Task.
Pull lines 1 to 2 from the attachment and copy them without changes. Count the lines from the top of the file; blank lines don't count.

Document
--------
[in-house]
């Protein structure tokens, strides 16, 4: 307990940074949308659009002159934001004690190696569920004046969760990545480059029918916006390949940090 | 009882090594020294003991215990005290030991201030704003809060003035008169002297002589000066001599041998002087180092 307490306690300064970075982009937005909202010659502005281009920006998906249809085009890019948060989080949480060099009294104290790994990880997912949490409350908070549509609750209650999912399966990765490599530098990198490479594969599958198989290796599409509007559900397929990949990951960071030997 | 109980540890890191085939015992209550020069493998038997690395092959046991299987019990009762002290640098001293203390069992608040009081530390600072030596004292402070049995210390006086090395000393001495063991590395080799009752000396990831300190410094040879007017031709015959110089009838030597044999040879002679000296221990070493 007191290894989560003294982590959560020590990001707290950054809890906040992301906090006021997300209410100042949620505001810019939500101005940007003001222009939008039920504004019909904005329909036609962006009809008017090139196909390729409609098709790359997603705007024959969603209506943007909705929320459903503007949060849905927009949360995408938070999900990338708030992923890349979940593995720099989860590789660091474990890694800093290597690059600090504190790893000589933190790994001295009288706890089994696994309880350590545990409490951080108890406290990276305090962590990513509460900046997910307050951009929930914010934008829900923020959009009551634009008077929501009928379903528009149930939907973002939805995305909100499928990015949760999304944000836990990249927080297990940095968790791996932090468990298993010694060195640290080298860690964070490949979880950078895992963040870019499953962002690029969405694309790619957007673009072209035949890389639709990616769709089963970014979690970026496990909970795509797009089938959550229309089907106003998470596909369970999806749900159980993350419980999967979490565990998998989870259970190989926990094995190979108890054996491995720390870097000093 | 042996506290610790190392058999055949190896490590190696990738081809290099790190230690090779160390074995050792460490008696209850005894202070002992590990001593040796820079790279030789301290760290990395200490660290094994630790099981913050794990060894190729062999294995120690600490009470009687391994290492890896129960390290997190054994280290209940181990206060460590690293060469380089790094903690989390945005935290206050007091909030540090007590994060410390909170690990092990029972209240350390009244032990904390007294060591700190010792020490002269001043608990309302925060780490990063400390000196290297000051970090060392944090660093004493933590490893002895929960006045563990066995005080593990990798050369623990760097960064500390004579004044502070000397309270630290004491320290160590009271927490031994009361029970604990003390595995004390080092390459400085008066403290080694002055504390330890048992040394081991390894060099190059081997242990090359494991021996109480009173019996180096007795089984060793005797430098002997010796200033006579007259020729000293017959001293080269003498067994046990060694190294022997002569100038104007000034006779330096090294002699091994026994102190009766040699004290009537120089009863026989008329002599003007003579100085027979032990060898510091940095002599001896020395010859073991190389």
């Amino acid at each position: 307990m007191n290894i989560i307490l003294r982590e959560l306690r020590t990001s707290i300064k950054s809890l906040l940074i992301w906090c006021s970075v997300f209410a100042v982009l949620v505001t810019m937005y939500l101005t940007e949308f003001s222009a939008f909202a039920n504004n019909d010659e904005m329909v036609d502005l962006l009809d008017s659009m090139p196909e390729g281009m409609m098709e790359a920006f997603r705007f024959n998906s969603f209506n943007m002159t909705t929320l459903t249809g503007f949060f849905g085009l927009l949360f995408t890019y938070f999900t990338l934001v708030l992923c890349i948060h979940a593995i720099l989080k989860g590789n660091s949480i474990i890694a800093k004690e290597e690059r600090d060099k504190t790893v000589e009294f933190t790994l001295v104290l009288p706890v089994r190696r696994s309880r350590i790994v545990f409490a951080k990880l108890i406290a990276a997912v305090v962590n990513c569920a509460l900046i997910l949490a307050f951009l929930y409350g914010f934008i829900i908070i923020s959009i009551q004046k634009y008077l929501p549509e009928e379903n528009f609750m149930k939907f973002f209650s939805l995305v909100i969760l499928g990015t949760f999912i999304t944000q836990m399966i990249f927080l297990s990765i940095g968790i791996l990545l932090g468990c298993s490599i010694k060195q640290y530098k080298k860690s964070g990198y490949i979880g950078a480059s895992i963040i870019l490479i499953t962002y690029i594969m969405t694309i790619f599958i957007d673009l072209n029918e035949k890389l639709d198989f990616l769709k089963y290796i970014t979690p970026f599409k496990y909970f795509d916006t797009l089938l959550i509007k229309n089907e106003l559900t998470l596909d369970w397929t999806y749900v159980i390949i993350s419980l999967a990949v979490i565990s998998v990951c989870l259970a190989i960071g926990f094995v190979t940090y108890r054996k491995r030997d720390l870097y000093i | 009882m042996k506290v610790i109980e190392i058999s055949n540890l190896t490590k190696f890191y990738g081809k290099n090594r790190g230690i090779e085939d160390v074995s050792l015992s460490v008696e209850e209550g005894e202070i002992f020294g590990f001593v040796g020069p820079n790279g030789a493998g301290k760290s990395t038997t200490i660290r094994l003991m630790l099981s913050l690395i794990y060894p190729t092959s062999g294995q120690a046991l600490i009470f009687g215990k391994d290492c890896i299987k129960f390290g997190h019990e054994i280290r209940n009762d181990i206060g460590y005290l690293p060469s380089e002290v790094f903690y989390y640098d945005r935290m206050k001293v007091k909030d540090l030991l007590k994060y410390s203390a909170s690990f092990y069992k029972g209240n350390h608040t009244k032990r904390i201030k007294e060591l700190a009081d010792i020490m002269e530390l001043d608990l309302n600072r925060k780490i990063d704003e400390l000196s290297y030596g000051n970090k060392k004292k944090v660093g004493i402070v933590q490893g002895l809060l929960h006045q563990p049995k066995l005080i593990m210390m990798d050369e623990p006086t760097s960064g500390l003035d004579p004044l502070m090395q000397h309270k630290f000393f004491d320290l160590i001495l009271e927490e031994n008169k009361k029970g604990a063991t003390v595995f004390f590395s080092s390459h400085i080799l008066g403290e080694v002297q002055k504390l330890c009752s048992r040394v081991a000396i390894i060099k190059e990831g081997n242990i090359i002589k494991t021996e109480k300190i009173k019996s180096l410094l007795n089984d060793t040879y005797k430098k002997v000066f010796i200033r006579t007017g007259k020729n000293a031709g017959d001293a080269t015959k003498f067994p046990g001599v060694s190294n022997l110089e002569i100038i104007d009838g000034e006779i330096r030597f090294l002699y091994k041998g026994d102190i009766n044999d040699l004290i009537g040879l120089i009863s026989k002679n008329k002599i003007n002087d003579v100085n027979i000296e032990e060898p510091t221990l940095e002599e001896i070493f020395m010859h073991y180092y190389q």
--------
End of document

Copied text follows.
[in-house]
């Protein structure tokens, strides 16, 4: 307990940074949308659009002159934001004690190696569920004046969760990545480059029918916006390949940090 | 009882090594020294003991215990005290030991201030704003809060003035008169002297002589000066001599041998002087180092 307490306690300064970075982009937005909202010659502005281009920006998906249809085009890019948060989080949480060099009294104290790994990880997912949490409350908070549509609750209650999912399966990765490599530098990198490479594969599958198989290796599409509007559900397929990949990951960071030997 | 109980540890890191085939015992209550020069493998038997690395092959046991299987019990009762002290640098001293203390069992608040009081530390600072030596004292402070049995210390006086090395000393001495063991590395080799009752000396990831300190410094040879007017031709015959110089009838030597044999040879002679000296221990070493 007191290894989560003294982590959560020590990001707290950054809890906040992301906090006021997300209410100042949620505001810019939500101005940007003001222009939008039920504004019909904005329909036609962006009809008017090139196909390729409609098709790359997603705007024959969603209506943007909705929320459903503007949060849905927009949360995408938070999900990338708030992923890349979940593995720099989860590789660091474990890694800093290597690059600090504190790893000589933190790994001295009288706890089994696994309880350590545990409490951080108890406290990276305090962590990513509460900046997910307050951009929930914010934008829900923020959009009551634009008077929501009928379903528009149930939907973002939805995305909100499928990015949760999304944000836990990249927080297990940095968790791996932090468990298993010694060195640290080298860690964070490949979880950078895992963040870019499953962002690029969405694309790619957007673009072209035949890389639709990616769709089963970014979690970026496990909970795509797009089938959550229309089907106003998470596909369970999806749900159980993350419980999967979490565990998998989870259970190989926990094995190979108890054996491995720390870097000093 | 042996506290610790190392058999055949190896490590190696990738081809290099790190230690090779160390074995050792460490008696209850005894202070002992590990001593040796820079790279030789301290760290990395200490660290094994630790099981913050794990060894190729062999294995120690600490009470009687391994290492890896129960390290997190054994280290209940181990206060460590690293060469380089790094903690989390945005935290206050007091909030540090007590994060410390909170690990092990029972209240350390009244032990904390007294060591700190010792020490002269001043608990309302925060780490990063400390000196290297000051970090060392944090660093004493933590490893002895929960006045563990066995005080593990990798050369623990760097960064500390004579004044502070000397309270630290004491320290160590009271927490031994009361029970604990003390595995004390080092390459400085008066403290080694002055504390330890048992040394081991390894060099190059081997242990090359494991021996109480009173019996180096007795089984060793005797430098002997010796200033006579007259020729000293017959001293080269003498067994046990060694190294022997002569100038104007000034006779330096090294002699091994026994102190009766040699004290009537120089009863026989008329002599003007003579100085027979032990060898510091940095002599001896020395010859073991190389």